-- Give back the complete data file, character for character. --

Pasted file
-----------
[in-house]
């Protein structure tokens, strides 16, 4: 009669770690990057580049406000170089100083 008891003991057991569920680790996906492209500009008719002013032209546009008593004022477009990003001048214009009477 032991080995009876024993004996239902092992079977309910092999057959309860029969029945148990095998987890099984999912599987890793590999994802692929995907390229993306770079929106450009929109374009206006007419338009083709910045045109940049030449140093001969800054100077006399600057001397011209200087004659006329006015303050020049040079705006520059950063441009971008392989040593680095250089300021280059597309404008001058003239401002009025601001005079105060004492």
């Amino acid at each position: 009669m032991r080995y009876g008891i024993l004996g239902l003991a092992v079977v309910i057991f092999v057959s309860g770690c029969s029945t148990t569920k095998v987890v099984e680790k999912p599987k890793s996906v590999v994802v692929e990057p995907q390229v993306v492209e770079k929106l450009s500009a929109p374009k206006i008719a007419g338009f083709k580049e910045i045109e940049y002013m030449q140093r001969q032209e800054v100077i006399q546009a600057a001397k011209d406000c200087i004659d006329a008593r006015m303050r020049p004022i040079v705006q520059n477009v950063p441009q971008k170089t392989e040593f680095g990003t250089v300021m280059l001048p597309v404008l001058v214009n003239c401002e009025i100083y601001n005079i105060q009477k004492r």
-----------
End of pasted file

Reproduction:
[in-house]
């Protein structure tokens, strides 16, 4: 009669770690990057580049406000170089100083 008891003991057991569920680790996906492209500009008719002013032209546009008593004022477009990003001048214009009477 032991080995009876024993004996239902092992079977309910092999057959309860029969029945148990095998987890099984999912599987890793590999994802692929995907390229993306770079929106450009929109374009206006007419338009083709910045045109940049030449140093001969800054100077006399600057001397011209200087004659006329006015303050020049040079705006520059950063441009971008392989040593680095250089300021280059597309404008001058003239401002009025601001005079105060004492």
């Amino acid at each position: 009669m032991r080995y009876g008891i024993l004996g239902l003991a092992v079977v309910i057991f092999v057959s309860g770690c029969s029945t148990t569920k095998v987890v099984e680790k999912p599987k890793s996906v590999v994802v692929e990057p995907q390229v993306v492209e770079k929106l450009s500009a929109p374009k206006i008719a007419g338009f083709k580049e910045i045109e940049y002013m030449q140093r001969q032209e800054v100077i006399q546009a600057a001397k011209d406000c200087i004659d006329a008593r006015m303050r020049p004022i040079v705006q520059n477009v950063p441009q971008k170089t392989e040593f680095g990003t250089v300021m280059l001048p597309v404008l001058v214009n003239c401002e009025i100083y601001n005079i105060q009477k004492r």